An Artful Business


As art aficionados speculate over whether or not the art bubble has finally burst, it pays to take a look at how the market is changing; the shift away from the gallery and into the auction house marks a break with tradition. Why is this happening? And what does it mean for the future of the gallery, the owners, and for the artist himself?


Damien Hirst’s obscenely successful Sotheby’s auction, which crushed pre-auction estimates –  taking over £70 mill in the first night alone, has given the  green flag to a marketing revoution in the art world. The often criticised British artist has been descibed as a hack “both simple minded and sensationalist,” (Robert Hughes), whose skills lie in his ability to manipulate rich would-be collectors into perceiving his work as authentic and indispensable, rather than in his actual artistic merit. In effect, no matter how unjust this appraisal may be, Hirst is frequently viewed as a con artist.

Whatever views the public holds on the value of Hirst’s butterflies, spot paintings, corpses in formaldehyde, and diamond skulls, the collectariat are nevertheless still lapping it up. The success of the Sotheby’s auction was a radical attempt to divorce the artist from the stranglehold of the gallery system, which Hirst claimed “indocrinated” him into the belief that “you don’t do auctions”.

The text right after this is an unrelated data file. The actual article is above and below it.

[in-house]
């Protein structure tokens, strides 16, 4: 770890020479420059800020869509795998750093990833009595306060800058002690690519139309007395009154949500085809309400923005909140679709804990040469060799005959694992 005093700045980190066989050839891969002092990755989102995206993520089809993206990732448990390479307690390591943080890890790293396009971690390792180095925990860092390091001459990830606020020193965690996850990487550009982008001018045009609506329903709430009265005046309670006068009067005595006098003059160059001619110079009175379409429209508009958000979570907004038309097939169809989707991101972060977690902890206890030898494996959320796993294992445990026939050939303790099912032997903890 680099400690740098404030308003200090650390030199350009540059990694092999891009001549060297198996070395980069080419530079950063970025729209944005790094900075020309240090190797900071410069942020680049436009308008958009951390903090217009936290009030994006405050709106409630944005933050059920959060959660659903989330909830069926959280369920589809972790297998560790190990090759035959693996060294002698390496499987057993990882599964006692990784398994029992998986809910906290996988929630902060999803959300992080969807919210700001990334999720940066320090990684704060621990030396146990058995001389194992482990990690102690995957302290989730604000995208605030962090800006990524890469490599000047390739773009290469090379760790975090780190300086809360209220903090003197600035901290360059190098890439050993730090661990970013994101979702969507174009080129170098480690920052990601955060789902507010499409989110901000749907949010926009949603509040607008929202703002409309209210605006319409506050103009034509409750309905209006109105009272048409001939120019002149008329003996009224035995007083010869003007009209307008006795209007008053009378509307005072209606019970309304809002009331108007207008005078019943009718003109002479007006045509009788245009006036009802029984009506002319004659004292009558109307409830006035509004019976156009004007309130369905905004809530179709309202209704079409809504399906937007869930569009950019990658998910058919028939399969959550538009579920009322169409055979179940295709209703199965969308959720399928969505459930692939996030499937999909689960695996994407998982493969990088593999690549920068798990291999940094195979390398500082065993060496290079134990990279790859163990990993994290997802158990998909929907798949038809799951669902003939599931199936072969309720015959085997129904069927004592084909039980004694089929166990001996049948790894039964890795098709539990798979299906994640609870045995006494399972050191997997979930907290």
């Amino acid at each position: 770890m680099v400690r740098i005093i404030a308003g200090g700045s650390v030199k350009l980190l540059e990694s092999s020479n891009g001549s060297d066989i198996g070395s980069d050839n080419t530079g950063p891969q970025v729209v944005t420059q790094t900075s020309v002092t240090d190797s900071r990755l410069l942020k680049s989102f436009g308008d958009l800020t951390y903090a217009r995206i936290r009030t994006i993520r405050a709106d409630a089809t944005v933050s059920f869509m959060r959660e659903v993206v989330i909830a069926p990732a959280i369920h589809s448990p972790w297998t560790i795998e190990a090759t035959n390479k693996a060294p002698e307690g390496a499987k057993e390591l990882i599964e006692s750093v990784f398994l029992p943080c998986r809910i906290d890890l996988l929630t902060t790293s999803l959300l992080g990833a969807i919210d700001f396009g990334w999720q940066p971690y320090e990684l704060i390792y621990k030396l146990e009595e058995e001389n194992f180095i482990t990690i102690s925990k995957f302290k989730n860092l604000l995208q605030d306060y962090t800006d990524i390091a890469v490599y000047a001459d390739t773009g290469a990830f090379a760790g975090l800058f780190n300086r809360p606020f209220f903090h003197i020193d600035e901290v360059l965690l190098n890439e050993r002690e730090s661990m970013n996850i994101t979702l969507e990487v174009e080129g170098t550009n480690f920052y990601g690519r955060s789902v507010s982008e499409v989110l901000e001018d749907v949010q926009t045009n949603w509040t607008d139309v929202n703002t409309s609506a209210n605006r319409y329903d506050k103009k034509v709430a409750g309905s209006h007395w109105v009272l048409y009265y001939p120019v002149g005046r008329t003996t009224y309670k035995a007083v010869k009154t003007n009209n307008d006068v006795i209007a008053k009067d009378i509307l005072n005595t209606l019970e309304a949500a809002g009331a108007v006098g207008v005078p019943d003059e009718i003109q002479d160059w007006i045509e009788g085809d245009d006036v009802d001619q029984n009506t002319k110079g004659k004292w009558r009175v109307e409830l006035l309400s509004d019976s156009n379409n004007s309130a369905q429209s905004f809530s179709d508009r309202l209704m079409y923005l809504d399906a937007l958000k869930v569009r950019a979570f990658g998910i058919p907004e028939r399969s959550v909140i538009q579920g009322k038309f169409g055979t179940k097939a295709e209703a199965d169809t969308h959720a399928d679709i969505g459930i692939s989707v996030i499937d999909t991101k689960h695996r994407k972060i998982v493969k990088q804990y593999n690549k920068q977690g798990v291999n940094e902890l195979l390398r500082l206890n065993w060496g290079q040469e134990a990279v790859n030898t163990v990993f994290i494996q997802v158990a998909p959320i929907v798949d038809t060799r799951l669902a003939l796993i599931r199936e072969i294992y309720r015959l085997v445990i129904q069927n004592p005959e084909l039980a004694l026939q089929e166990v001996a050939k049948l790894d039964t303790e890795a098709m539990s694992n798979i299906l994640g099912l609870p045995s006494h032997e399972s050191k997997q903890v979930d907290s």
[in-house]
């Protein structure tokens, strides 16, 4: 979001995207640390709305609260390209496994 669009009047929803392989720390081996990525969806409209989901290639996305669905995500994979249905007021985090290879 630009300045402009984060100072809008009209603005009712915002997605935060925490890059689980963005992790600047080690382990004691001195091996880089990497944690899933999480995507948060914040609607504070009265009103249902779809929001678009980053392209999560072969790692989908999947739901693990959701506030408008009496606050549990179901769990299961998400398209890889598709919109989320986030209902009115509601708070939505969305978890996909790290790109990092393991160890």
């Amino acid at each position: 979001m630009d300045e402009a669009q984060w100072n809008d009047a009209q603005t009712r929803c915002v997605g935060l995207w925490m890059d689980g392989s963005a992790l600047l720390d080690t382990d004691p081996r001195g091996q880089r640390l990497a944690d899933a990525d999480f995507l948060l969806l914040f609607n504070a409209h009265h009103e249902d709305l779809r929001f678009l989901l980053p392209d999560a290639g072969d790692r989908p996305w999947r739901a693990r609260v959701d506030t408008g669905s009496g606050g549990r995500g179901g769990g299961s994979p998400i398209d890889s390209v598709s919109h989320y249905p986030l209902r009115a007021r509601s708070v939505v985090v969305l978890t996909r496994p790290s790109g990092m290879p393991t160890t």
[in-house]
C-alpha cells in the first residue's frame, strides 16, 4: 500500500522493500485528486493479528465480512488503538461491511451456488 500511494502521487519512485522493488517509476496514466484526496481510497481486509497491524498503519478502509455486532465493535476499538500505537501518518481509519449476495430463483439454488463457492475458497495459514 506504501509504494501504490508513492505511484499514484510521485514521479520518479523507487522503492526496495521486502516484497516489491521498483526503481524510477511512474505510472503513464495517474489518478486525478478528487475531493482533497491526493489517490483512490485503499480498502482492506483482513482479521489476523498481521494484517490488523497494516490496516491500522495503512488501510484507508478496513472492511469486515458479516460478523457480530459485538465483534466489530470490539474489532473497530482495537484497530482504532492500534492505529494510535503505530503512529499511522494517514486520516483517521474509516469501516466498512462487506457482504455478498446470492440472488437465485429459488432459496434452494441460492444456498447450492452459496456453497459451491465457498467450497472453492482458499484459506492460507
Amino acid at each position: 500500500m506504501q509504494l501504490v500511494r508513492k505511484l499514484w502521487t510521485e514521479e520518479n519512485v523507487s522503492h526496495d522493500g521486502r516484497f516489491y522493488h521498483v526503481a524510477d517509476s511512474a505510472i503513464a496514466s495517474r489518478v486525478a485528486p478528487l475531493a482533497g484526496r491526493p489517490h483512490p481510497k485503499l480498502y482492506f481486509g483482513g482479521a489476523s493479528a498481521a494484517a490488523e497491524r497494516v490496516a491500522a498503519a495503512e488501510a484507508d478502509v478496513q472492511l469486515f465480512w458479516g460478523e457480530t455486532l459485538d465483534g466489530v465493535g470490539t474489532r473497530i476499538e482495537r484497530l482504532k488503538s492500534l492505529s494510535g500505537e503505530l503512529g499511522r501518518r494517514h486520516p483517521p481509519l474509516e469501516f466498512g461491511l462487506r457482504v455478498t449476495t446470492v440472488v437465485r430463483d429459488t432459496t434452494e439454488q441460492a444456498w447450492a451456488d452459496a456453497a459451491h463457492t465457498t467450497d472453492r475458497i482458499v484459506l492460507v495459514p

Traditionally, new art is the dealer’s responsibility to sell in the gallery. The works inevitably turn up at auction later, after a few years. This is the “unofficial” arrangement between dealers and gallery owners. Hirst’s dissatisfaction with the art dealer’s 50% plus cut of the profit, and his “greed is good” mantra, led him to the idea of bypassing the gallery system and heading straight to the auction rooms  – “if you don’t like the rules, change the rules” he quipped.

Hirst is not the only artist to feel cheated by the gallery system, and more and more artists are considering sellling their new work directly at auction.

One example of this is Swedish born portrait artist, Mon Seifert. Mon laments, “the relationship between the artist and the gallery has been soured,” her disatisfaction coming in part from the massive cut taken by the dealers, “when they receive half the profit…it’s almost as though they are stealing half of your idea.”

In the battle between the artist and private dealer only time will tell who wins and who loses, but taking the power back is no mean feat for the modern artist. To the victor go the spoils…

Isabelle Brooks

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